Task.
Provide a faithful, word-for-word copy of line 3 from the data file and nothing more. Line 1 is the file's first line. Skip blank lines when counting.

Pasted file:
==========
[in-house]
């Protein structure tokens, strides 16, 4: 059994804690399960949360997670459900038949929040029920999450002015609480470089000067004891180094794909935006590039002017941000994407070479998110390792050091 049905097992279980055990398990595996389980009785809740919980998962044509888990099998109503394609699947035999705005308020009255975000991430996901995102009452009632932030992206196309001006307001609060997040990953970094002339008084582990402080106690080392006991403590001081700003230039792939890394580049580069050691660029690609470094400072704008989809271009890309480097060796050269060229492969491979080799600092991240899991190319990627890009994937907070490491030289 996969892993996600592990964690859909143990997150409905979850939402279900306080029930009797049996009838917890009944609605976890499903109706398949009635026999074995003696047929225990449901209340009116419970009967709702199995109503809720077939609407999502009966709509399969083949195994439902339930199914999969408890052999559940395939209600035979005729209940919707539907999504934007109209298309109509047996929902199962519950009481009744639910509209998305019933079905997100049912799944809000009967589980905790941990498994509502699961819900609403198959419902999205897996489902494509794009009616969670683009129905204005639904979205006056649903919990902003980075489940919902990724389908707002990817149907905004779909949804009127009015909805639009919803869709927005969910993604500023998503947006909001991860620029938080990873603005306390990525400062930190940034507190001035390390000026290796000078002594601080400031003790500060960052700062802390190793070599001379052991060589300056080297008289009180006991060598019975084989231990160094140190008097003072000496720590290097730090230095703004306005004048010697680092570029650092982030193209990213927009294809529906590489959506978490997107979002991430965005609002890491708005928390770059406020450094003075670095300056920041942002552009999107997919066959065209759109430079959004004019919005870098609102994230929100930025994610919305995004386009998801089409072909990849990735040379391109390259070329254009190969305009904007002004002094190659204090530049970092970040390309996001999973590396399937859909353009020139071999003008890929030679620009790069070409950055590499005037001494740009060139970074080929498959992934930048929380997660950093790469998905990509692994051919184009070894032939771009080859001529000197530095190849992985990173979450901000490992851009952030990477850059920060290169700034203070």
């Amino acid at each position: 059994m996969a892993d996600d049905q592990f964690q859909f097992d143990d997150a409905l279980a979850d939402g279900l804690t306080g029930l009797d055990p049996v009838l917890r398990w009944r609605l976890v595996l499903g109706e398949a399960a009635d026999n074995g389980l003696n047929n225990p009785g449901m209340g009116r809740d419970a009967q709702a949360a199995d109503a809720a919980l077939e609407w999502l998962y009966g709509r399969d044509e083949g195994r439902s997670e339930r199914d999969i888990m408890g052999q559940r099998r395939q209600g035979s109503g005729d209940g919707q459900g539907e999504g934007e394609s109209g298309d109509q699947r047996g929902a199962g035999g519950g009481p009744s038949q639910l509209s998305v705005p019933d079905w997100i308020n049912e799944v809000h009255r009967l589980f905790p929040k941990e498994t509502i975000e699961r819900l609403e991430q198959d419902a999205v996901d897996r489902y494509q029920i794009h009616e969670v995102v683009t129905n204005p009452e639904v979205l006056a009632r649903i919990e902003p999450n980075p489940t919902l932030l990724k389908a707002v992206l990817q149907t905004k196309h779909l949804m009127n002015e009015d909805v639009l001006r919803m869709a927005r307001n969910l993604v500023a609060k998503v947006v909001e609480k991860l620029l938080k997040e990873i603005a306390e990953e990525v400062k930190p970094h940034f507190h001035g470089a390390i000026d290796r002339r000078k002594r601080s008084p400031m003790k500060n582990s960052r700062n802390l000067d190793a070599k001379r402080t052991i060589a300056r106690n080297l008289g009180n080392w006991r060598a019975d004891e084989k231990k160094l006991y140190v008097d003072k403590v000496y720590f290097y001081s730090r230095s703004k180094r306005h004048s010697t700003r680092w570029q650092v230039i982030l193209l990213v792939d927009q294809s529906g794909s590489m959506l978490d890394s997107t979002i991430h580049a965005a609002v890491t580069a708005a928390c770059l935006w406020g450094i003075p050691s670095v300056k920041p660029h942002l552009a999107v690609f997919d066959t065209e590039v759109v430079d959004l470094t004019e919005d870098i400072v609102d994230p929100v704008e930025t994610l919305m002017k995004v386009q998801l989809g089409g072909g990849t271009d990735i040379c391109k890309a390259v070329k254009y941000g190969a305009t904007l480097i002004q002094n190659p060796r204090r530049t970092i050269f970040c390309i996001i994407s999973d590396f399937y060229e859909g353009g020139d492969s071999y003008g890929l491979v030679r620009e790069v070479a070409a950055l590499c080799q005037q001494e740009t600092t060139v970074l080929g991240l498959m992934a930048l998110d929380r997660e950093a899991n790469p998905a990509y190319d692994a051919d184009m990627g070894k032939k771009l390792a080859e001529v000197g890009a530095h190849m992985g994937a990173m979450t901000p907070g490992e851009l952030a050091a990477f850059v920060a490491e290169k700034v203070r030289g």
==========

């Amino acid at each position: 059994m996969a892993d996600d049905q592990f964690q859909f097992d143990d997150a409905l279980a979850d939402g279900l804690t306080g029930l009797d055990p049996v009838l917890r398990w009944r609605l976890v595996l499903g109706e398949a399960a009635d026999n074995g389980l003696n047929n225990p009785g449901m209340g009116r809740d419970a009967q709702a949360a199995d109503a809720a919980l077939e609407w999502l998962y009966g709509r399969d044509e083949g195994r439902s997670e339930r199914d999969i888990m408890g052999q559940r099998r395939q209600g035979s109503g005729d209940g919707q459900g539907e999504g934007e394609s109209g298309d109509q699947r047996g929902a199962g035999g519950g009481p009744s038949q639910l509209s998305v705005p019933d079905w997100i308020n049912e799944v809000h009255r009967l589980f905790p929040k941990e498994t509502i975000e699961r819900l609403e991430q198959d419902a999205v996901d897996r489902y494509q029920i794009h009616e969670v995102v683009t129905n204005p009452e639904v979205l006056a009632r649903i919990e902003p999450n980075p489940t919902l932030l990724k389908a707002v992206l990817q149907t905004k196309h779909l949804m009127n002015e009015d909805v639009l001006r919803m869709a927005r307001n969910l993604v500023a609060k998503v947006v909001e609480k991860l620029l938080k997040e990873i603005a306390e990953e990525v400062k930190p970094h940034f507190h001035g470089a390390i000026d290796r002339r000078k002594r601080s008084p400031m003790k500060n582990s960052r700062n802390l000067d190793a070599k001379r402080t052991i060589a300056r106690n080297l008289g009180n080392w006991r060598a019975d004891e084989k231990k160094l006991y140190v008097d003072k403590v000496y720590f290097y001081s730090r230095s703004k180094r306005h004048s010697t700003r680092w570029q650092v230039i982030l193209l990213v792939d927009q294809s529906g794909s590489m959506l978490d890394s997107t979002i991430h580049a965005a609002v890491t580069a708005a928390c770059l935006w406020g450094i003075p050691s670095v300056k920041p660029h942002l552009a999107v690609f997919d066959t065209e590039v759109v430079d959004l470094t004019e919005d870098i400072v609102d994230p929100v704008e930025t994610l919305m002017k995004v386009q998801l989809g089409g072909g990849t271009d990735i040379c391109k890309a390259v070329k254009y941000g190969a305009t904007l480097i002004q002094n190659p060796r204090r530049t970092i050269f970040c390309i996001i994407s999973d590396f399937y060229e859909g353009g020139d492969s071999y003008g890929l491979v030679r620009e790069v070479a070409a950055l590499c080799q005037q001494e740009t600092t060139v970074l080929g991240l498959m992934a930048l998110d929380r997660e950093a899991n790469p998905a990509y190319d692994a051919d184009m990627g070894k032939k771009l390792a080859e001529v000197g890009a530095h190849m992985g994937a990173m979450t901000p907070g490992e851009l952030a050091a990477f850059v920060a490491e290169k700034v203070r030289g």